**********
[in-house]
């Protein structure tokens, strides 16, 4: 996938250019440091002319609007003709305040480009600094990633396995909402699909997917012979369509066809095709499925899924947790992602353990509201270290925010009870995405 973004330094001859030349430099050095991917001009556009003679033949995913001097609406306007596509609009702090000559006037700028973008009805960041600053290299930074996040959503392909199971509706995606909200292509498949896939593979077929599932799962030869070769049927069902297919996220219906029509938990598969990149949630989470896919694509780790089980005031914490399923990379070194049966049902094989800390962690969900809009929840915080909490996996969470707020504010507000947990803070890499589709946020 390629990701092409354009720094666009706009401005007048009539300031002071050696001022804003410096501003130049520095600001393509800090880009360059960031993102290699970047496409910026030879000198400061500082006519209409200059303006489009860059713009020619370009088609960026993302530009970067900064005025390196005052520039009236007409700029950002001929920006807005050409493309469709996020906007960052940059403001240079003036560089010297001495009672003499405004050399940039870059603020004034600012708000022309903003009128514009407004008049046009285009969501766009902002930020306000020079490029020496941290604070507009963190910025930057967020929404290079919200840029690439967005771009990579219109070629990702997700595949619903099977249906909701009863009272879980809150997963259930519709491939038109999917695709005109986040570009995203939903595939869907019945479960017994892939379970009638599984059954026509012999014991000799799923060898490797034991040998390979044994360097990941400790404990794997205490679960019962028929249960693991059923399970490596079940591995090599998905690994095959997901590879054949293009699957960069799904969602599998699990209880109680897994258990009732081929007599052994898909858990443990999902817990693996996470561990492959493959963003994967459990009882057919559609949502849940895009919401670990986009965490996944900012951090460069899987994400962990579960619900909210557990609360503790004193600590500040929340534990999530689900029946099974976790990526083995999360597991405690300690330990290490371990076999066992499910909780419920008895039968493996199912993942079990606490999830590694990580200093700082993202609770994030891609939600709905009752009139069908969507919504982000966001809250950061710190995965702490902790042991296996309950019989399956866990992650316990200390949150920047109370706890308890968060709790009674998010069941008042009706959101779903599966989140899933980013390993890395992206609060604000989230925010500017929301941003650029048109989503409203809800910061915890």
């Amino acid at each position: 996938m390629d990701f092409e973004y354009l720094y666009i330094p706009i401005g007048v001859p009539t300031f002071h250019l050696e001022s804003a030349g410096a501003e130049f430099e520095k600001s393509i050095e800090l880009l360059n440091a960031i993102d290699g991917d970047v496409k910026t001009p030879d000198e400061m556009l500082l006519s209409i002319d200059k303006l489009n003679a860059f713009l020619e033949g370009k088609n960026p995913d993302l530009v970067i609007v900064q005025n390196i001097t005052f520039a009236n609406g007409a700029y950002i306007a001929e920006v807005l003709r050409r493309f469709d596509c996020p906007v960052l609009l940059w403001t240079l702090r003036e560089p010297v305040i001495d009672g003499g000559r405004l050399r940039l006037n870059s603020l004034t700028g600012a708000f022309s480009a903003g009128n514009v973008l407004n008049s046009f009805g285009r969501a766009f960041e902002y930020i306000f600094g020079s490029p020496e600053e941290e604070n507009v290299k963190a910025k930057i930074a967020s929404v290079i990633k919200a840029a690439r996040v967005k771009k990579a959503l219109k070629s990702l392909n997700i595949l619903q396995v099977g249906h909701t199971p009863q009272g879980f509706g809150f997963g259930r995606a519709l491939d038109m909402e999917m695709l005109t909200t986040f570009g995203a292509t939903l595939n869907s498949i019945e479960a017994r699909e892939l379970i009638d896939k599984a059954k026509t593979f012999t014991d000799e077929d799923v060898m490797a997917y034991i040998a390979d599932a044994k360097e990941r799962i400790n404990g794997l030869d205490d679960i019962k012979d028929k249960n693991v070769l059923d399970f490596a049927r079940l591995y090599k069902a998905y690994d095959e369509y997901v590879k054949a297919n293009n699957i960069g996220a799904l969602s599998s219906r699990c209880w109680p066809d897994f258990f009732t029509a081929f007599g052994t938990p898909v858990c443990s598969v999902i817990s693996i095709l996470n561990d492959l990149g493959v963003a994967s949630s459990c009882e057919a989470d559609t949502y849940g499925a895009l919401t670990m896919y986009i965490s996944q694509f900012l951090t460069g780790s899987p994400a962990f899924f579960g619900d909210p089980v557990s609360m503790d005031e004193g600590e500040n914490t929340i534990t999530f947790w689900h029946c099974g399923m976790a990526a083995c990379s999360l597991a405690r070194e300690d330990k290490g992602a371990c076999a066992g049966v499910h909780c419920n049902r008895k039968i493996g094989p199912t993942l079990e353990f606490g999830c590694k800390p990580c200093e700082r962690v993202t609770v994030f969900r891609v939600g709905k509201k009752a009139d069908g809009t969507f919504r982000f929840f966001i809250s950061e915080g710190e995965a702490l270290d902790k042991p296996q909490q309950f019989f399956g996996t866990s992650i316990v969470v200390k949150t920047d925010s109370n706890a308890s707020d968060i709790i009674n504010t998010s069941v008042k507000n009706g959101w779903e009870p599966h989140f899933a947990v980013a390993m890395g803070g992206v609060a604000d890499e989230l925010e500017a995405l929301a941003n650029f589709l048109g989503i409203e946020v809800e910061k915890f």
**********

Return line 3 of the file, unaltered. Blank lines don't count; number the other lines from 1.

């Amino acid at each position: 996938m390629d990701f092409e973004y354009l720094y666009i330094p706009i401005g007048v001859p009539t300031f002071h250019l050696e001022s804003a030349g410096a501003e130049f430099e520095k600001s393509i050095e800090l880009l360059n440091a960031i993102d290699g991917d970047v496409k910026t001009p030879d000198e400061m556009l500082l006519s209409i002319d200059k303006l489009n003679a860059f713009l020619e033949g370009k088609n960026p995913d993302l530009v970067i609007v900064q005025n390196i001097t005052f520039a009236n609406g007409a700029y950002i306007a001929e920006v807005l003709r050409r493309f469709d596509c996020p906007v960052l609009l940059w403001t240079l702090r003036e560089p010297v305040i001495d009672g003499g000559r405004l050399r940039l006037n870059s603020l004034t700028g600012a708000f022309s480009a903003g009128n514009v973008l407004n008049s046009f009805g285009r969501a766009f960041e902002y930020i306000f600094g020079s490029p020496e600053e941290e604070n507009v290299k963190a910025k930057i930074a967020s929404v290079i990633k919200a840029a690439r996040v967005k771009k990579a959503l219109k070629s990702l392909n997700i595949l619903q396995v099977g249906h909701t199971p009863q009272g879980f509706g809150f997963g259930r995606a519709l491939d038109m909402e999917m695709l005109t909200t986040f570009g995203a292509t939903l595939n869907s498949i019945e479960a017994r699909e892939l379970i009638d896939k599984a059954k026509t593979f012999t014991d000799e077929d799923v060898m490797a997917y034991i040998a390979d599932a044994k360097e990941r799962i400790n404990g794997l030869d205490d679960i019962k012979d028929k249960n693991v070769l059923d399970f490596a049927r079940l591995y090599k069902a998905y690994d095959e369509y997901v590879k054949a297919n293009n699957i960069g996220a799904l969602s599998s219906r699990c209880w109680p066809d897994f258990f009732t029509a081929f007599g052994t938990p898909v858990c443990s598969v999902i817990s693996i095709l996470n561990d492959l990149g493959v963003a994967s949630s459990c009882e057919a989470d559609t949502y849940g499925a895009l919401t670990m896919y986009i965490s996944q694509f900012l951090t460069g780790s899987p994400a962990f899924f579960g619900d909210p089980v557990s609360m503790d005031e004193g600590e500040n914490t929340i534990t999530f947790w689900h029946c099974g399923m976790a990526a083995c990379s999360l597991a405690r070194e300690d330990k290490g992602a371990c076999a066992g049966v499910h909780c419920n049902r008895k039968i493996g094989p199912t993942l079990e353990f606490g999830c590694k800390p990580c200093e700082r962690v993202t609770v994030f969900r891609v939600g709905k509201k009752a009139d069908g809009t969507f919504r982000f929840f966001i809250s950061e915080g710190e995965a702490l270290d902790k042991p296996q909490q309950f019989f399956g996996t866990s992650i316990v969470v200390k949150t920047d925010s109370n706890a308890s707020d968060i709790i009674n504010t998010s069941v008042k507000n009706g959101w779903e009870p599966h989140f899933a947990v980013a390993m890395g803070g992206v609060a604000d890499e989230l925010e500017a995405l929301a941003n650029f589709l048109g989503i409203e946020v809800e910061k915890f």